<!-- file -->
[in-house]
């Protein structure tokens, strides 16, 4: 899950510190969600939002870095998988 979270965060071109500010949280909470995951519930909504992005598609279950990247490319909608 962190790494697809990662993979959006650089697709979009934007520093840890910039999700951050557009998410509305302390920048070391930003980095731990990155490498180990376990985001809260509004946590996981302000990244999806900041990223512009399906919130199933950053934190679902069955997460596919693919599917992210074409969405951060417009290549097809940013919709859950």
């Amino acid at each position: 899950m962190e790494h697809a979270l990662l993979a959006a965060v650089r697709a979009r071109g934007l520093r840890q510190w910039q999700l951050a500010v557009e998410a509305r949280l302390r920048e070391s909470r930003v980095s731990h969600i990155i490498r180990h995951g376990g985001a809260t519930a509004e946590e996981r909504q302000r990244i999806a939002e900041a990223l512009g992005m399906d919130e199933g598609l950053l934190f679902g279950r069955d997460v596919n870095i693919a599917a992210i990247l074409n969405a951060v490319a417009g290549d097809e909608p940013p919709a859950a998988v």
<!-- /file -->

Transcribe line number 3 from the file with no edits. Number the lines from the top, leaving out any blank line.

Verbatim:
């Amino acid at each position: 899950m962190e790494h697809a979270l990662l993979a959006a965060v650089r697709a979009r071109g934007l520093r840890q510190w910039q999700l951050a500010v557009e998410a509305r949280l302390r920048e070391s909470r930003v980095s731990h969600i990155i490498r180990h995951g376990g985001a809260t519930a509004e946590e996981r909504q302000r990244i999806a939002e900041a990223l512009g992005m399906d919130e199933g598609l950053l934190f679902g279950r069955d997460v596919n870095i693919a599917a992210i990247l074409n969405a951060v490319a417009g290549d097809e909608p940013p919709a859950a998988v």